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Fight against opioid epidemic continued in 2016

Public health experts work to expand access to overdose treatment; DEA proposes then reconsiders ban on opioid alternative

by Michael Torrice
December 14, 2016 | A version of this story appeared in Volume 94, Issue 49

Opioid epidemic
Deaths from overdoses of heroin and opioid pain medications continue to grow in the U.S.
Source: CDC
Chart of overdose deaths from opioids.
Deaths from overdoses of heroin and opioid pain medications continue to grow in the U.S.
Source: CDC

The statistics on the U.S.’s opioid epidemic are stark: Since 1999, overdose deaths from heroin and opioid prescription drugs have more than quadrupled, according to the Centers for Disease Control & Prevention. Public health officials and advocates continued to battle this opioid epidemic in 2016.

Part of the fight has been over expanding access to naloxone, a drug that counteracts opioid overdoses, for first responders and people who live with opioid users. Naloxone acts as an antagonist for opioid receptors, knocking heroin and other opioid molecules out of the receptors’ binding sites.

In recent years, drug companies have developed easy-to-use naloxone delivery systems. For example, earlier this year Adapt Pharma started selling a naloxone nasal spray.

Meanwhile, scientists have been searching for opioid alternatives. Some researchers hope to find molecules that relieve pain without activating signaling pathways in the body associated with addiction.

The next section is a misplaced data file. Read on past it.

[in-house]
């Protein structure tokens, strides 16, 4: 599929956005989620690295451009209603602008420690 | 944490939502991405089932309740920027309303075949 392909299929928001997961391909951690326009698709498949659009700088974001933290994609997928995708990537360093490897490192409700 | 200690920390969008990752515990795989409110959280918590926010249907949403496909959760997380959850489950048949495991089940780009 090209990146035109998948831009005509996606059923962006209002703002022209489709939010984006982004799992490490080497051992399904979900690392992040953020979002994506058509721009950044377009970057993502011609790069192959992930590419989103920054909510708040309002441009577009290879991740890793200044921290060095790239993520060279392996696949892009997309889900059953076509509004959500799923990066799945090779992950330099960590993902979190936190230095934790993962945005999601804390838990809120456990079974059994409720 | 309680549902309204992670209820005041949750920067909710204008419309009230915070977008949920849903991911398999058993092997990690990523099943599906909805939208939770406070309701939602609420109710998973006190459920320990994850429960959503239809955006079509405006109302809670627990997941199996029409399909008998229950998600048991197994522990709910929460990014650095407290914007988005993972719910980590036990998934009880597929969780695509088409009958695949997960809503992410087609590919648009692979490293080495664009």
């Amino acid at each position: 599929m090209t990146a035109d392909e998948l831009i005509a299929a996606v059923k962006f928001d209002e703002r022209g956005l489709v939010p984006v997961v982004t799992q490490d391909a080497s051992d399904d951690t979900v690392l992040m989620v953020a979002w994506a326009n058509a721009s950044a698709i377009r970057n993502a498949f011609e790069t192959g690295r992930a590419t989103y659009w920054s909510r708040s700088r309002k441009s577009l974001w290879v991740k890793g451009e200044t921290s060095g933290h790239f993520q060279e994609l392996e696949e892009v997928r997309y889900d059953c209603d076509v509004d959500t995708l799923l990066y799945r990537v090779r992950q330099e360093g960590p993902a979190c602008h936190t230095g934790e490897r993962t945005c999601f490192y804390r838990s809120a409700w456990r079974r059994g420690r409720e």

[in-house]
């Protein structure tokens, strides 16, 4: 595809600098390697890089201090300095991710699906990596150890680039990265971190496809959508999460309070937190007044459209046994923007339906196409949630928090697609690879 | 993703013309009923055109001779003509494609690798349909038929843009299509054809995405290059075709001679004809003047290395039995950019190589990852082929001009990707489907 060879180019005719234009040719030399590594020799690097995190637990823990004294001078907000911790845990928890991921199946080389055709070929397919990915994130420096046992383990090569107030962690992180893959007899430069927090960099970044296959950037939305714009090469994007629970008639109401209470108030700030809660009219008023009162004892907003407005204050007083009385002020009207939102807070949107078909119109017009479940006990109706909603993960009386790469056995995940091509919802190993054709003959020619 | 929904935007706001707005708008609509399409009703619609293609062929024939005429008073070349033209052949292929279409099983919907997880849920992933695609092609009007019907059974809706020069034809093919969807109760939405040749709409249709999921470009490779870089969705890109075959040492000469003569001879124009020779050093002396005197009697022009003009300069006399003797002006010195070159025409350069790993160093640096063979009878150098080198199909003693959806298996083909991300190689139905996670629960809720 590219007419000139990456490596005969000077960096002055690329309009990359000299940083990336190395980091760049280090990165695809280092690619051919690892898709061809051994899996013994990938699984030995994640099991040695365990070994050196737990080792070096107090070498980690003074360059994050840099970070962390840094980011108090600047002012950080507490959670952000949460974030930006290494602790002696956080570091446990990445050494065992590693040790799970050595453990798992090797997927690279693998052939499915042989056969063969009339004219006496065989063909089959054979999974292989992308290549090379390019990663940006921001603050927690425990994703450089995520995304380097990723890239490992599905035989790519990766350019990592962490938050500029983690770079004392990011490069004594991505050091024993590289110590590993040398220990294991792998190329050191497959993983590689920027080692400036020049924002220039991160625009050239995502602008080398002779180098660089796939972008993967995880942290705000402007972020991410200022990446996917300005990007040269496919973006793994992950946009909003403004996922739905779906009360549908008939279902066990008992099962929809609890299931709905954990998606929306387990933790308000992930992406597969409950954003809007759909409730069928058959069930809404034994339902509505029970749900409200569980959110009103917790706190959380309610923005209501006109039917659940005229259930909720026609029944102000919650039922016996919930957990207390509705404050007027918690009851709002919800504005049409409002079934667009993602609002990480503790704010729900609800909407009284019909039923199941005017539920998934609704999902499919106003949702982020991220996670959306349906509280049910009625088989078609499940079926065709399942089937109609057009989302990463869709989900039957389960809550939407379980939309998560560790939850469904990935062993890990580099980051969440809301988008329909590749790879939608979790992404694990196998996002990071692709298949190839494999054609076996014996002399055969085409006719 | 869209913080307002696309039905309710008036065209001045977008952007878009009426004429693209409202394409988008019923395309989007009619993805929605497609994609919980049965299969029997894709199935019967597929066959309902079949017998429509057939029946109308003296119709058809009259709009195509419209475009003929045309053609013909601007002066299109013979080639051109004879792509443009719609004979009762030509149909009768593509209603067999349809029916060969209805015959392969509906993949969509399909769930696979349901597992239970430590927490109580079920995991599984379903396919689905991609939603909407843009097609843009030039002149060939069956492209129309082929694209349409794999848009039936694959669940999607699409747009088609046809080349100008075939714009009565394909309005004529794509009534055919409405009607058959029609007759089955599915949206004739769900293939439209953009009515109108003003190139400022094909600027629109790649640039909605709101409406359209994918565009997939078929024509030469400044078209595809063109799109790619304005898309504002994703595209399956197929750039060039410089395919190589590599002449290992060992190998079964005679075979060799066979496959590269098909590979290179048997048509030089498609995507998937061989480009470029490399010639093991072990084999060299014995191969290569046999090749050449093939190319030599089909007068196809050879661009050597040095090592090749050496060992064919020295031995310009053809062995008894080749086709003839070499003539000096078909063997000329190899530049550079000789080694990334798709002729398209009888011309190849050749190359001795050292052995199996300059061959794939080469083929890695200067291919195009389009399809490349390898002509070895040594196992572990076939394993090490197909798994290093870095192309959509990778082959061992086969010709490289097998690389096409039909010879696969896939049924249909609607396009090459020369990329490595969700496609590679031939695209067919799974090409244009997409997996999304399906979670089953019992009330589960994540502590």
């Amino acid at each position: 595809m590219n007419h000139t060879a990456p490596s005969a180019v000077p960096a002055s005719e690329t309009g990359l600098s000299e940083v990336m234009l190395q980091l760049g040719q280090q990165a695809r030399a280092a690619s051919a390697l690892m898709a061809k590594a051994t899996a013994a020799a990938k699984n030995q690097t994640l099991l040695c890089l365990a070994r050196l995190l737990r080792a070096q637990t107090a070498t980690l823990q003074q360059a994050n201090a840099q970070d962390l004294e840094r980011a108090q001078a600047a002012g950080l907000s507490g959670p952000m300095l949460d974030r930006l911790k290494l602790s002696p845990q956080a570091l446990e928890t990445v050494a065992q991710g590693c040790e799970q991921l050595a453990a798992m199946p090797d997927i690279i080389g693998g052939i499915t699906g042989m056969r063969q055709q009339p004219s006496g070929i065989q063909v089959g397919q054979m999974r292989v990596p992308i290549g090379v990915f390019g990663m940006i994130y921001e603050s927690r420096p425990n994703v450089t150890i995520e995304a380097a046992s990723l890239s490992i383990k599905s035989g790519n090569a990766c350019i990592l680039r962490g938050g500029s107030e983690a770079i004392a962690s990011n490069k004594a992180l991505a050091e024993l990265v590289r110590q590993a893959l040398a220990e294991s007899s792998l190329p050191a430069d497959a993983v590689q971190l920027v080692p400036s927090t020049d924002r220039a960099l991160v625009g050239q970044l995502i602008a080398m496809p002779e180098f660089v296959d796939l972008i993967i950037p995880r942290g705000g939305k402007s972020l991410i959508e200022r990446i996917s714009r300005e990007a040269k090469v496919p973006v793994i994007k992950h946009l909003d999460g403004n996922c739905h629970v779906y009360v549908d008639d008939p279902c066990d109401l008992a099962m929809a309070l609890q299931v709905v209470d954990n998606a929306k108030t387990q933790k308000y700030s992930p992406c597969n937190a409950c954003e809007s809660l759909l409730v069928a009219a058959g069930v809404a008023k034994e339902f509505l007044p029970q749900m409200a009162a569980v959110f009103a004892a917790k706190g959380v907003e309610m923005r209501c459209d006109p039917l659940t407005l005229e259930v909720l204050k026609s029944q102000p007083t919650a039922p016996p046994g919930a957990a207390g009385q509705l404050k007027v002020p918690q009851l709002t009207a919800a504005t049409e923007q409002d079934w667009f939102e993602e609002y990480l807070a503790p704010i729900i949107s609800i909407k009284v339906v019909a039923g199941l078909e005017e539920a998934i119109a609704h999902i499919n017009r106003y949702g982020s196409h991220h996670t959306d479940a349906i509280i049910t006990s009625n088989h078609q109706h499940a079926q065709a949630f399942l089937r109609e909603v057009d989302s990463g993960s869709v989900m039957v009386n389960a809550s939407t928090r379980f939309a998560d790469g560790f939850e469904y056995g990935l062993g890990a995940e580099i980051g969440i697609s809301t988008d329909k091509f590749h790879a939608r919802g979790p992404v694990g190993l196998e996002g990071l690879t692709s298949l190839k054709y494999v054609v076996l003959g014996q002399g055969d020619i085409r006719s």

Those who are worried about opioid addiction but looking to relieve chronic pain have turned to kratom, a drug derived from the leaves of the Mitragyna speciosa plant. Researchers this year determined that alkaloids in the leaves bind and activate opioid receptors in the brain (J. Am. Chem. Soc. 2016, DOI: 10.1021/jacs.6b00360).

At the end of August, the Drug Enforcement Agency announced it planned to temporarily list two alkaloids in kratom as Schedule I substances, effectively banning the drug and plant. After outcry from users, scientists, and even some members of Congress, the agency reversed its plans and solicited comments from the public through Dec. 1 to help make a final decision.


Top Headlines of 2016

Top Research of 2016

Revisiting Research of 2006


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